We all know the feeling. You’re starting to fall asleep, slipping in and out of consciousness. Suddenly, you’re rudely awoken by a violent jerk. You may have been dreaming of falling off a high building or cliff in the meantime. It takes you a minute to realize what’s going on, and a little longer to calm your racing heart. You just experienced a hypnic jerk. A common occurrence that’s strangely difficult to understand.
What Are Hypnic Jerks?
These involuntary spasms are defined as a sudden jerky movement of the legs or the whole body right at the moment of one falling asleep. They’re more common than you think. 70% of people experience them or have experienced them at least once in their lifetime.1 These jerks may or may not be accompanied by other sensory stimuli. Some people experience a sensation of falling while others hear a loud bang and/or bright flashing lights.
Why Does It Happen?
There are several theories for why hypnic jerks happen, but this is the most common. When you fall asleep, especially if you are tired or sleep-deprived, your systems are likely to wind down much faster than normal. If this is the case, your brain may interpret this as your body actually shutting down. In turn, it signals the muscles to tense up, often evoking a fight or flight response. Hence your heart races and your breathing quickens.
Another theory is that your muscles are toning down during the process of falling asleep, and it may just be your nervous system misfiring. The twitches happen as a result of that process. They’re likely to happen if you sleep sitting up as well (in that dull afternoon meeting perhaps). This can be tied back to an evolutionary purpose. Our primate ancestors sitting in trees would have fallen to their deaths if they fell asleep. Experts theorize that the brain signals the muscles to react quickly in this situation when it senses the body starting to relax. Unfortunately, this doesn’t bode well for you at your workplace.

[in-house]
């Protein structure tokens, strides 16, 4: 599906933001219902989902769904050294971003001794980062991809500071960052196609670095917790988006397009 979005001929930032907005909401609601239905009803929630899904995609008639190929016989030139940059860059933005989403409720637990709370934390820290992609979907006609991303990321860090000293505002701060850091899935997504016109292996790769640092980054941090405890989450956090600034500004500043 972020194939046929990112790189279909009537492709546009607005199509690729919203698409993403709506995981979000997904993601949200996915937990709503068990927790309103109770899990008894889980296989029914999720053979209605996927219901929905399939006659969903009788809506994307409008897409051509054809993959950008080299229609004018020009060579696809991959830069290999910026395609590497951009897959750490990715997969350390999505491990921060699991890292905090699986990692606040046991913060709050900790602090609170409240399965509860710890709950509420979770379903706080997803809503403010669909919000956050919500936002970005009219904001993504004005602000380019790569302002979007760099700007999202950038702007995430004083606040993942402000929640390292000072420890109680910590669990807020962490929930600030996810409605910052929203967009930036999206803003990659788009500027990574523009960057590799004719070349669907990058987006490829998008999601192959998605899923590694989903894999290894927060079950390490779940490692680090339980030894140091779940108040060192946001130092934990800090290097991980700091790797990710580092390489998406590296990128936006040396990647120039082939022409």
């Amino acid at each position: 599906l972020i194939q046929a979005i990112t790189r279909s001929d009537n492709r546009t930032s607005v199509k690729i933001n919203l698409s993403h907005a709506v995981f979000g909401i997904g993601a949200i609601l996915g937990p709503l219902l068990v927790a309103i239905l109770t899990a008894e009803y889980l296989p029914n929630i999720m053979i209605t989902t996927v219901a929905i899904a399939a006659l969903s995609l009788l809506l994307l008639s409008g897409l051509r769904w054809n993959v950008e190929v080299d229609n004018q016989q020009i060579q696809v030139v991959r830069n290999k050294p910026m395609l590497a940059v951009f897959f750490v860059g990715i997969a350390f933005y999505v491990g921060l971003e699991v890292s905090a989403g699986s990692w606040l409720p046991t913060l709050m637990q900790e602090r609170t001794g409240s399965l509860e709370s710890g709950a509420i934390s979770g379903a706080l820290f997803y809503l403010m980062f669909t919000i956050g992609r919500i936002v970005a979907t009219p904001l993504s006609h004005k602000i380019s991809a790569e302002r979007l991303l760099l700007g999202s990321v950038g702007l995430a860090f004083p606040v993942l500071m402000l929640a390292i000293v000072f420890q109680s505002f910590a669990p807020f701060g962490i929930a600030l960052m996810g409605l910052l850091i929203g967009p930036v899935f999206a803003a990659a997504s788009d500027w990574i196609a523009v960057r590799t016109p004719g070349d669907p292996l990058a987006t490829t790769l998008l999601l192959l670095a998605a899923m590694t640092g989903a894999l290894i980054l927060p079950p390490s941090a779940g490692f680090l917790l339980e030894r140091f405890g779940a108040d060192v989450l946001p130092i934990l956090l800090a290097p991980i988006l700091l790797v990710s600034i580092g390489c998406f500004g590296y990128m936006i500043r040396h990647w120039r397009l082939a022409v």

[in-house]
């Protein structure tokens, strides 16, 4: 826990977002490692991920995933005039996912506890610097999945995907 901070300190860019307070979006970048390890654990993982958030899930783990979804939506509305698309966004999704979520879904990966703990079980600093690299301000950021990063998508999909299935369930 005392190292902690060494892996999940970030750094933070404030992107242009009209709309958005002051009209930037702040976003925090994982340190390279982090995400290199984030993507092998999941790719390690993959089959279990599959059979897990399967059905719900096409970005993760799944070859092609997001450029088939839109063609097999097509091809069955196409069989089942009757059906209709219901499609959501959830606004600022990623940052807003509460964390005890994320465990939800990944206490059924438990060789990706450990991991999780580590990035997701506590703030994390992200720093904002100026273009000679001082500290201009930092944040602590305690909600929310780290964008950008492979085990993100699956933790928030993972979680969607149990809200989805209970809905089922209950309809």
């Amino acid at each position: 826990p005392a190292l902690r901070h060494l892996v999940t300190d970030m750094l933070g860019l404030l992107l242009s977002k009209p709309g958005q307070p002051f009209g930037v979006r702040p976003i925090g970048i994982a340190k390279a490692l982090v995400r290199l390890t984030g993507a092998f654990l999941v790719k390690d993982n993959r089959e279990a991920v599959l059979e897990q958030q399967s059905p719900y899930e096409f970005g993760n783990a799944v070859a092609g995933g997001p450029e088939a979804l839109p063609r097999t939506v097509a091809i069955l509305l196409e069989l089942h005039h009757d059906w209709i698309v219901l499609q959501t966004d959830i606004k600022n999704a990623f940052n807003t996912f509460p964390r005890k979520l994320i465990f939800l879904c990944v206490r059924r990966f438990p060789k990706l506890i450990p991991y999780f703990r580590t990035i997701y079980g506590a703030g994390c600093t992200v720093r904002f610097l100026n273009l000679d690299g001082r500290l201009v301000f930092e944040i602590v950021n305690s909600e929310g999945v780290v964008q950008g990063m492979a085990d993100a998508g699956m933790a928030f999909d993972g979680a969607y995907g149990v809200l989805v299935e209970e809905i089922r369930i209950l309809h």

There are only theories to confirm why these hypnic jerks happen, there are certain factors that seem to increase their frequency.2
- Changes in heart rate, inherent or caused by medication
- Caffeine or other stimulants
- Chronic Anxiety or stress
- Heavy physical exertion.
- Sleeping in an uncomfortable position
- Being very tired or sleep deprived
How To Prevent Them
There a few steps that you can take to prevent them happening.
- Stay away from caffeine, especially in the evening. Your last cup of coffee or tea should be up 4 hours before you go to bed.
- Try to train yourself into a regular sleep routine. Go to bed at the same time every night and wake up at the same time. Time this to get at least 7 hours of sleep every night.
- Try regular relaxation techniques to deal with stress and anxiety. Yoga, meditation, or aromatherapy can help.
- When drinking, stick to the recommended limit of 2 standard drinks on any given day.
With this knowledge and these helpful tips and tricks, you can finally experience an undisturbed, good night’s rest.